This transformation is not simply our own accomplishment; trying to do the right things will not be enough. Our hearts are broken--not necessarily in the romantic sense--and so they love poorly; they must be restored, and this is done by God. Remember that I said the Holy Spirit is the love of God. God infuses our broken hearts, which can no longer love Him above all things and love our neighbors as ourselves, he infuses our broken hearts with the Holy Spirit itself, with His Love (What do we call this? [Uncreated] Grace, the life and love of God within us).

This is what makes confirmation so essential. After Jesus rose from the dead, he created a "church"--the Greek word was “community.” This community, the Church, was led by the 12 apostles; they spread throughout the whole world, to France, to Spain, to Egypt, to India. They preached the love of God in the life and death of Jesus Christ, so that the whole world could know and love God. They shared the seven sacraments, the seven ways that Christ gave us to pour grace into our hearts, so that we could love Him. Baptism initiates us into the family; the Eucharist marks us with Christ’s blood and sustains us. In confession, the sins we commit after baptism are forgiven: Jesus told the Apostles, “whose sins you forgive are forgiven, whose sins you retain are retained” (John 20:23). He gave the Apostles the ability to pray over people so that they might receive the Holy Spirit, God's love, so if we are dedicated, we will be able to love rightly (Acts): that is confirmation.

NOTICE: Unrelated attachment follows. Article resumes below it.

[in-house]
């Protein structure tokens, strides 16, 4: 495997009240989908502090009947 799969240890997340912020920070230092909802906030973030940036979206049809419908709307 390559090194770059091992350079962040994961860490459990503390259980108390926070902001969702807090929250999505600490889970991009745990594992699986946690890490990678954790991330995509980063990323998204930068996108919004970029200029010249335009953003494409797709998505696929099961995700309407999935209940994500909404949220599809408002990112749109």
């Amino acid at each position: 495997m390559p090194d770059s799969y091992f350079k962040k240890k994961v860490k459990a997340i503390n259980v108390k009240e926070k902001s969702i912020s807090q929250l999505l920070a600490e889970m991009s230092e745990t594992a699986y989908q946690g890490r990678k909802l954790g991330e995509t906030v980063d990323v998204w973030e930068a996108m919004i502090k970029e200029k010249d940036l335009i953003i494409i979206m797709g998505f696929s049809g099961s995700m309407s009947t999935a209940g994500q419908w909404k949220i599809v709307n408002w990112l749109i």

The Apostles did their work well, and Christianity spread to 1/3 of the population of earth. We talked about how many centuries ago each one of your families converted to Christianity, and how every single generation of your family has believed that Christianity was so important, they had to pass it on to their children. Is your faith important enough to you that you would pass it to your children? Are you alienated from God by ignorance, or by loving the wrong things—by sinful choices? Do you feel you are in a strong enough friendship with God that you could enjoy his presence forever? There are easy ways to do this: above all, take the Eucharist seriously. For 10 minutes after communion, Jesus Christ is inside of you. That only matters if you take the opportunity to get to know him, to offer him your life, to beg him to make himself real to you. In order to get to know him better, study his life by reading the bible, pray his life by praying the Rosary. Live to be a saint: I can say that I remember the day I realized I knew nothing about God, but I wanted to. That day changed my life; and since then, I can say, with Pope Benedict, that it is a joy to be a Christian.